Thursday, November 01, 2012

High School English Curriculums

Dave White, a middle school teacher  and a fine writer, said on the blog DO SOME DAMAGE, that in his school system by senior year, the kids are reading 90% non-fiction in English classes. What they read is mostly business reports and such to prepare them for their future in business.

Does you school system adhere to this sort of thinking? No wonder people don't read novels as adults when the school system devalues fiction like this. Reading fiction is a kid's thing they are in effect saying. What is more difficult to read: Thomas Hardy, Charles Dickens or a business report. Which one teaches a kid critical thinking?Which one illuminates another world.

Where will kids ever be introduced to good writing if not in high school? Shame, shame on the school system. I pray this one is in the minority in this bad idea.

28 comments:

Thomas Pluck said...

We're failing a generation if we plan on stuffing them with facts instead of teaching them how to observe and deduce, compose their thoughts, and come to empirical conclusions. You know, THINK.

pattinase (abbott) said...

Amen. What kind of pedagogical thinking is this? Or is it driven by tests that look at comprehension of such documents rather than literature.

George said...

When my son was in Middle School, the English Department wanted to drop CALL OF THE WILD because they thought it was "too hard" and "not relevant" to students. I went to a series of meets where I defended Jack London's classic. But, as soon as my son moved on to the High School, they dropped CALL OF THE WILD and replaced it with a non-fiction book.

Charles Gramlich said...

I know this isn't the case at the high school in my home town in Charleston, Arkansas, where some of my relatives teach. It reminds me of that commercial about the kids who get no art not being able to appreciate it at all but making some dry business statement about it.

pattinase (abbott) said...

Today I read that a study showed that young people are losing empathy. They exhibit a 40% lower level of empathy than they did a decade ago. What kind of people are we raising?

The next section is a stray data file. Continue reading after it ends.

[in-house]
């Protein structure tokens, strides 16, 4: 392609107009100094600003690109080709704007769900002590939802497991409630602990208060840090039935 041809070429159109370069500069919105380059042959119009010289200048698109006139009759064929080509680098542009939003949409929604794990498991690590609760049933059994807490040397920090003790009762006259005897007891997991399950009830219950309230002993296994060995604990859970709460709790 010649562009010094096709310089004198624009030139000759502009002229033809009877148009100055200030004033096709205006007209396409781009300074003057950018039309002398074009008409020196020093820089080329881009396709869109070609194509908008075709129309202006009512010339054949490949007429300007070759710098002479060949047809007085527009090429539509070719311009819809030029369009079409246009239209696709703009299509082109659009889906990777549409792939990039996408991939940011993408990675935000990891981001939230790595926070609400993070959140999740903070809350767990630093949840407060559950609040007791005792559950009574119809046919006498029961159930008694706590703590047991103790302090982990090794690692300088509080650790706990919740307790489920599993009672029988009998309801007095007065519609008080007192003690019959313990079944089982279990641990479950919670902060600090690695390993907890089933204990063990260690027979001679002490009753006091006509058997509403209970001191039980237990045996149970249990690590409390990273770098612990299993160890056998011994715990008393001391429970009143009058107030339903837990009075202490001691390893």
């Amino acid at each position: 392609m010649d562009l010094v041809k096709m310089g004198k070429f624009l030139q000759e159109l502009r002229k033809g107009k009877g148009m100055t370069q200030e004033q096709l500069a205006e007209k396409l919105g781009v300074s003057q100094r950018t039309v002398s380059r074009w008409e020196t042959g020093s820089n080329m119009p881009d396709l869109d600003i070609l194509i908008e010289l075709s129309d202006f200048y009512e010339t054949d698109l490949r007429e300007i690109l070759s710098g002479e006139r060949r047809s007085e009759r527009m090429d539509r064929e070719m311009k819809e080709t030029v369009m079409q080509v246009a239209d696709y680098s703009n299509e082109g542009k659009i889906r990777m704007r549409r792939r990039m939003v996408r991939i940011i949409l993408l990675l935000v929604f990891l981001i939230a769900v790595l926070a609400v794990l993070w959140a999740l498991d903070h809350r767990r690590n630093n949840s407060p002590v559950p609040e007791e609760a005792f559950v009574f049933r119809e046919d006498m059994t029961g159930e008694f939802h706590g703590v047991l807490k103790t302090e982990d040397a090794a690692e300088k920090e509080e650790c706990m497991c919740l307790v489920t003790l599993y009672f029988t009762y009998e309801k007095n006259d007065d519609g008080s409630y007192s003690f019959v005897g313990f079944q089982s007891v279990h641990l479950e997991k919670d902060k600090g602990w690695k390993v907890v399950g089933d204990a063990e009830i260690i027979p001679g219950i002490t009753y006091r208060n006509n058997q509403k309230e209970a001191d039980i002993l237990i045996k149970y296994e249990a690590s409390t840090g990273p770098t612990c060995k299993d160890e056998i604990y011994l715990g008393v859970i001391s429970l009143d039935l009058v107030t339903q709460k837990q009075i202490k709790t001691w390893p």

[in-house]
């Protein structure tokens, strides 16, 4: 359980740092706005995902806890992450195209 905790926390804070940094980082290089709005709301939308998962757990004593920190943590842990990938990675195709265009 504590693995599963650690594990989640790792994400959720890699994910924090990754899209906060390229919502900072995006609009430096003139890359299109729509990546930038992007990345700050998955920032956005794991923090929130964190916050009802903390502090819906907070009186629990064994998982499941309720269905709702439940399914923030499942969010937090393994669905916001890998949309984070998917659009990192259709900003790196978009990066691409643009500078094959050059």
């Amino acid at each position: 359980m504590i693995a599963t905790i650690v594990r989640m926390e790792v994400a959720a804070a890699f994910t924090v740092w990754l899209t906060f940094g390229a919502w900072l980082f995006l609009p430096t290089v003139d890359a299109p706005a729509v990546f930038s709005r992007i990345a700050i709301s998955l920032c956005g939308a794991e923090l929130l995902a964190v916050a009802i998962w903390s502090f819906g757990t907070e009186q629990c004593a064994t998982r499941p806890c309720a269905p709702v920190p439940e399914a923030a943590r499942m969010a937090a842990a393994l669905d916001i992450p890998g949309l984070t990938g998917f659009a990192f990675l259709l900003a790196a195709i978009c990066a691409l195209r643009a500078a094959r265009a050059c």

Dan_Luft said...

I think the underlying message is: don't bother with that fiction crap, you're going to be practically living at work anyway.

Olivia V. Ambrogio said...

Alas, with the adoption of Common Core Standards, the phasing out of literature will become--well, standard. Not to the total exclusion of lit, but there are percentage requirements per year in school. I agree that it's a horrible idea and that what needs to be changed is pedagogy, not content, in order to "prepare" students for the world...Too bad that will never happen.

Deb said...

My Freshman twins are reading a variety of fiction and non-fiction in their Honors English class. Last quarter they had to read a mon-fiction book and write 10 critical essays. One twin chose a biography of Davy Crockett, the other read a memoir by Matthew Shepherd's mother. This quarter the class is reading Flowers for Algernon, which disheartened me somewhat because I read that in high school--and I'm no spring chicken. But they also have to choose a non-fiction about me tal disabilities to read.

I could write a book about how the emphasis on standardized tests is ruining our education system...and don't even get me started on kids growing up without empathy, but I know I'm preaching to the choir here.

pattinase (abbott) said...

Many people, in fact all the ones I know, do not head into business. It makes as much sense as having them read the procedure for taking out a gall bladder or what a tort is.

Anonymous said...